ESTRO 2020

Session Item

November 28
10:30 - 11:30
Interdisciplinary Stream 1
Proffered papers 1: HSR HERO
Proffered Papers
10:50 - 11:00
Insights into the evidence-based practice of hypofractionated radiotherapy in Europe
bouchra tawk, Germany


Insights into the evidence-based practice of hypofractionated radiotherapy in Europe
Authors: Gabriella Axelsson (European Society for Radiotherapy and Oncology, Public Affairs, Brussels, Belgium), Yolande Lievens (Ghent University Hospital and Ghent University, Radiation Oncology, Brussels, Belgium), Danielle Rodin (Radiation Medicine Program- Princess Margaret Cancer Centre, University of Toronto- Radiation Oncology, Toronto, Canada), Bouchra TAWK (Ghent University Hospital and Ghent University, Radiation Oncology, Brussels, Belgium), Bouchra TAWK (Universitätsklinikum Heidelberg, Radiation oncology, Heidelberg, Germany)
Show Affiliations
Purpose or Objective

Effıcacy of hypofractionationed radiotherapy has been demonstrated in clinical trials. We previously reported on global practice patterns of hypofractionation in a worldwide survey distributed through the ESTRO Global Impact of Radiotherapy in Oncology (GIRO) initiative. This subgroup analysis aims to evaluate practice background of radiotherapists, uptake of hypofractionation, its facilitators and barriers in curative breast and prostate cancer, and for bone metastases across Europe.

Material and Methods

Between January and December 2018, 2,259 radiation oncologists responded to an international anonymous electronic survey distributed in English, Spanish, Japanese and Mandarin. Demographic and professional characteristics were collected. Preference for hypofractionation was evaluated across breast, prostate, cervix and bone metastases in curative and palliative clinical scenarios. Respondents reported preferred fractionation regimens for each scenario (dose per fraction(fx), total number of fx), and perceived barriers and facilitators.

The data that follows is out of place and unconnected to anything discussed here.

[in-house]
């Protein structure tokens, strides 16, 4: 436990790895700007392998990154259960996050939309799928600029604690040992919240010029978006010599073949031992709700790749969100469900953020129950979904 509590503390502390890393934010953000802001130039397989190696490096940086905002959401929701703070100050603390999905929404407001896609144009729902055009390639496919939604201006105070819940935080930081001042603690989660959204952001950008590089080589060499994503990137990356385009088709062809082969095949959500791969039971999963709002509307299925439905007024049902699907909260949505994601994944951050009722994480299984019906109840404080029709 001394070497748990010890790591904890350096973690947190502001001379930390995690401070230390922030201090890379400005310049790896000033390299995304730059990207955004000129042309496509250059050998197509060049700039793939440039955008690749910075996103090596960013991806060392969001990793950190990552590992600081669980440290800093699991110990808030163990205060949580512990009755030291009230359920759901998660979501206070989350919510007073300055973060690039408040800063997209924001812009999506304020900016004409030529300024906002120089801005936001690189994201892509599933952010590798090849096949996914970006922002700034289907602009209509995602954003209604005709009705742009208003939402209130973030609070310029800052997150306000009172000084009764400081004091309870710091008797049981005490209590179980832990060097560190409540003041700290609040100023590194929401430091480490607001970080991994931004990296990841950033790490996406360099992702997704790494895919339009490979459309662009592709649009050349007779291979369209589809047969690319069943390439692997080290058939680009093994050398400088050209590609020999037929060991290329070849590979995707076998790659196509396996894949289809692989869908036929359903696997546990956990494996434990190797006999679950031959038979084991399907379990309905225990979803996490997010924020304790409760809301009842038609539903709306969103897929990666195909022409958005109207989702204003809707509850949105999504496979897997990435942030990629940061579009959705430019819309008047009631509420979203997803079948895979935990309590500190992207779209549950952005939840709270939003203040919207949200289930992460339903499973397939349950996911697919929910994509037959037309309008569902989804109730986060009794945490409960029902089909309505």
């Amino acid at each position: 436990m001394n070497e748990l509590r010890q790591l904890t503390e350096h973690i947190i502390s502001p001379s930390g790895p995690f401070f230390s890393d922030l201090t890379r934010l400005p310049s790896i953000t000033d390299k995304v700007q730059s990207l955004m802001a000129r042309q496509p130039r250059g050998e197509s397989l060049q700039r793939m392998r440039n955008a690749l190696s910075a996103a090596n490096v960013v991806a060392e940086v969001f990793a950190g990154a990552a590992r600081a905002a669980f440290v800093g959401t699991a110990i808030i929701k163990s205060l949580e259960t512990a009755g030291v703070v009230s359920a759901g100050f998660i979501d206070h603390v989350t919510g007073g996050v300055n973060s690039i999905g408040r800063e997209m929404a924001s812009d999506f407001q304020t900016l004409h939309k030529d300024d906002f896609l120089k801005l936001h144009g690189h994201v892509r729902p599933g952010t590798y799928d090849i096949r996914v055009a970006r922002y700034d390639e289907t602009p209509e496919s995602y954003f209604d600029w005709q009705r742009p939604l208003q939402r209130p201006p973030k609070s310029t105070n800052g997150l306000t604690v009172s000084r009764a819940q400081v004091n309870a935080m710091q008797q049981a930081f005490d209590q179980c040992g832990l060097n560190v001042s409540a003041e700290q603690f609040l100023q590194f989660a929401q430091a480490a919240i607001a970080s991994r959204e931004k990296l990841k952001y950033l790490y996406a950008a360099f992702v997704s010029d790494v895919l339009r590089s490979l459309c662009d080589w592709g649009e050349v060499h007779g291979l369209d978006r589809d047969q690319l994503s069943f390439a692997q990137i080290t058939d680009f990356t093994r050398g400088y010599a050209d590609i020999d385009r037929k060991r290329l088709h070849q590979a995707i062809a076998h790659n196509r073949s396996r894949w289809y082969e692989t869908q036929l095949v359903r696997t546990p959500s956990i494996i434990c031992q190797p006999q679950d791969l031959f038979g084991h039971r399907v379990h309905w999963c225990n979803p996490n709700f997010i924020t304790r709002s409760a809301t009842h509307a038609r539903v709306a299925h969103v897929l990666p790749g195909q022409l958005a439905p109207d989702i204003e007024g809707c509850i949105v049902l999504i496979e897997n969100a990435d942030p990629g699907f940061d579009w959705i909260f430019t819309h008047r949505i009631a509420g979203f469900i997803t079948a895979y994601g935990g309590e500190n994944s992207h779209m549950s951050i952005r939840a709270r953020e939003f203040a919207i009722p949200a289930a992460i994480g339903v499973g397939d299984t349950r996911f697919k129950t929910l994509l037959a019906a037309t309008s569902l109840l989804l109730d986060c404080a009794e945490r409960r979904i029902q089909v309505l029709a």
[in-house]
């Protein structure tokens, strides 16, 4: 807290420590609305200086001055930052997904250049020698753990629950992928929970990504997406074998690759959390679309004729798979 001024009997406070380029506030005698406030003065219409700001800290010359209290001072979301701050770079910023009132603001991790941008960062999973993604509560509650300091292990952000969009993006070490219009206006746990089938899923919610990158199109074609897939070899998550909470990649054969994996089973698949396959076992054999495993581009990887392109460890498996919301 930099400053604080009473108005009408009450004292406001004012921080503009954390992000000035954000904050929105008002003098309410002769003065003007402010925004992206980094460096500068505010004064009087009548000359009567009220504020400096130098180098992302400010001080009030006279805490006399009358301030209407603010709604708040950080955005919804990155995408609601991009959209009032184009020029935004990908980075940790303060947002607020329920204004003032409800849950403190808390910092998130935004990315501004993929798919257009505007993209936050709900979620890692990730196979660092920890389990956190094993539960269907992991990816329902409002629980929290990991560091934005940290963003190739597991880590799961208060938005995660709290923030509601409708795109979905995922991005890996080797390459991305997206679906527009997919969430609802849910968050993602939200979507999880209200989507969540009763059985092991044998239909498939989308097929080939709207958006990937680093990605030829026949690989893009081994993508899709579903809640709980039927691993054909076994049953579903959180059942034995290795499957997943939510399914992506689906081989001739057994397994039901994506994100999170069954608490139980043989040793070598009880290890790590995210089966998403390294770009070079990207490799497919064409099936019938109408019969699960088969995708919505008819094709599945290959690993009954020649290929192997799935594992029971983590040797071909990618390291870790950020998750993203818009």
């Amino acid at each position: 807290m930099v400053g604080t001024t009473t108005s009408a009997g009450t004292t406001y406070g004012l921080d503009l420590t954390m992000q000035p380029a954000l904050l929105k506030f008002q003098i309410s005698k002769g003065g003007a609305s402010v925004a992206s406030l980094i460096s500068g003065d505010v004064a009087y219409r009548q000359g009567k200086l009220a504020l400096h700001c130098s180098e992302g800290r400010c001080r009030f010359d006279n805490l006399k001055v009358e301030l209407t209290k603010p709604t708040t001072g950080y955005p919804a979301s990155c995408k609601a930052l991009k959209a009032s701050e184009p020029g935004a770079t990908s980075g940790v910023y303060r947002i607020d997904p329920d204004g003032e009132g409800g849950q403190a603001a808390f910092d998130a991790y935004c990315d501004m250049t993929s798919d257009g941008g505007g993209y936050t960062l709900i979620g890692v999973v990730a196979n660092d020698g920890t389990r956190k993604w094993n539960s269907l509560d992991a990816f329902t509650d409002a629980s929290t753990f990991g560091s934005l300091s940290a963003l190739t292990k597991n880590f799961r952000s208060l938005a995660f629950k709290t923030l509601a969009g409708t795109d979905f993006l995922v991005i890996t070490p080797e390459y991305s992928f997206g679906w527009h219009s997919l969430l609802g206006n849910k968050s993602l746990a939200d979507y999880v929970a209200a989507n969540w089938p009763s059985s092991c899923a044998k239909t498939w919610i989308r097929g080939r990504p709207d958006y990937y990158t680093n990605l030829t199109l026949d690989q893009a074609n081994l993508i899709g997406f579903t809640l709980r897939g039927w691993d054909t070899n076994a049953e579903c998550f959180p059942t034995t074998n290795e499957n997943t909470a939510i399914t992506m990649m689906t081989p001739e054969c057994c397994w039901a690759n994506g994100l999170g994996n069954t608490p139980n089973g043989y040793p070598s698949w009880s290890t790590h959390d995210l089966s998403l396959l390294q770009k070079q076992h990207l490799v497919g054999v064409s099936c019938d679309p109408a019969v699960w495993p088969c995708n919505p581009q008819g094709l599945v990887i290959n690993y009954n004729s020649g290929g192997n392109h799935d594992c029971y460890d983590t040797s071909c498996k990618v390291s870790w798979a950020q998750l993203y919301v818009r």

There were 1,259 European respondents (57%) from 46 countries, the majority practicing in the European Union-28 (86%). Highest response rates came from Italy (12%), the United Kingdom (11%), Spain (10%), Germany (8%) and Denmark (5%). 

In breast cancer, post-lumpectomy, hypofractionation uptake was 89% in node negative and 48% in node positive disease; post-mastectomy, rates were 50% and 35% respectively (p<0.0001). In prostate cancer, uptake was in 67% in low risk, 63% intermediate, 49% high-risk and 28% of cases requiring pelvic irradiation (p<0.00001). For palliation of bone metastases, 96% favored hypofractionation.

In case of hypofractionation for breast cancer, 64% prescribed 2.5-3Gy in 15-16 fx irrespective of indication. Higher fraction numbers were noted in prostate varying by indication (22% 3-3.5Gy/20 fx in low-intermediate risk & 18% 2.5-3Gy/28 fx in high-risk or pelvic irradiation disease). Single fraction (8-9Gy) was favored in uncomplicated bone metastasis (38%) whereas 5 fx of 4-5Gy was favored in cases complicated by fracture (21%), cord compression (21%) or soft tissue component (25%).

Evidence (95%), equivalent local control (93%) and equivalent toxicity (79%) were consistently the main facilitators in curative setting. Higher barriers to hypofractionation were observed in prostate compared to breast cancer, chiefly late toxicity (54% vs. 38%, p<0.0001), lack of long-term data (39% vs. 33%, p<0.058) and acute toxicity (37% vs. 21%, p<0.00001).


In Europe, acceptance of hypofractionated radiotherapy is high in node-negative breast-conserving cases and moderate in low-intermediate risk prostate cancer. Though hypofractionation is the standard for bone metastases, sıngle fraction uptake remains low. Barriers to optimal utilization of hypofractionation need addressing through continuing education and guideline promotion to improve translation of evidence into practice